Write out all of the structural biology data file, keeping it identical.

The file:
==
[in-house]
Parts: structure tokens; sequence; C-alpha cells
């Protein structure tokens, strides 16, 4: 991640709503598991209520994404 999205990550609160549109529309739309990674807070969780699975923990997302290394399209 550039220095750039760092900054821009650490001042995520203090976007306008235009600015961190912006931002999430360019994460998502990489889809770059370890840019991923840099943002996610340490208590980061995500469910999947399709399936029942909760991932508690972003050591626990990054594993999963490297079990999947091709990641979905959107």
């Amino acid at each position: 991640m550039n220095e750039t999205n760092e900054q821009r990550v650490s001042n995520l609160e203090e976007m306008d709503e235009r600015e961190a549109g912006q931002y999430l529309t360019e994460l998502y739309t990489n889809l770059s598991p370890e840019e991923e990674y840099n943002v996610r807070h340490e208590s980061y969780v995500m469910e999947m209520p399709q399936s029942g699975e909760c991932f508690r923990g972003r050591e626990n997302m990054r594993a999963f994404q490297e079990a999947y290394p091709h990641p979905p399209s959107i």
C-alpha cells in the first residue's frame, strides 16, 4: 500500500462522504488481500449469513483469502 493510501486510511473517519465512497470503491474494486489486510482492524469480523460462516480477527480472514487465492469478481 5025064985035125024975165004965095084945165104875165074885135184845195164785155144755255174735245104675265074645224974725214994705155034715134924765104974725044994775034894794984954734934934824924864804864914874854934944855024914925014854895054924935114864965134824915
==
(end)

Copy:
[in-house]
Parts: structure tokens; sequence; C-alpha cells
């Protein structure tokens, strides 16, 4: 991640709503598991209520994404 999205990550609160549109529309739309990674807070969780699975923990997302290394399209 550039220095750039760092900054821009650490001042995520203090976007306008235009600015961190912006931002999430360019994460998502990489889809770059370890840019991923840099943002996610340490208590980061995500469910999947399709399936029942909760991932508690972003050591626990990054594993999963490297079990999947091709990641979905959107």
């Amino acid at each position: 991640m550039n220095e750039t999205n760092e900054q821009r990550v650490s001042n995520l609160e203090e976007m306008d709503e235009r600015e961190a549109g912006q931002y999430l529309t360019e994460l998502y739309t990489n889809l770059s598991p370890e840019e991923e990674y840099n943002v996610r807070h340490e208590s980061y969780v995500m469910e999947m209520p399709q399936s029942g699975e909760c991932f508690r923990g972003r050591e626990n997302m990054r594993a999963f994404q490297e079990a999947y290394p091709h990641p979905p399209s959107i």
C-alpha cells in the first residue's frame, strides 16, 4: 500500500462522504488481500449469513483469502 493510501486510511473517519465512497470503491474494486489486510482492524469480523460462516480477527480472514487465492469478481 5025064985035125024975165004965095084945165104875165074885135184845195164785155144755255174735245104675265074645224974725214994705155034715134924765104974725044994775034894794984954734934934824924864804864914874854934944855024914925014854895054924935114864965134824915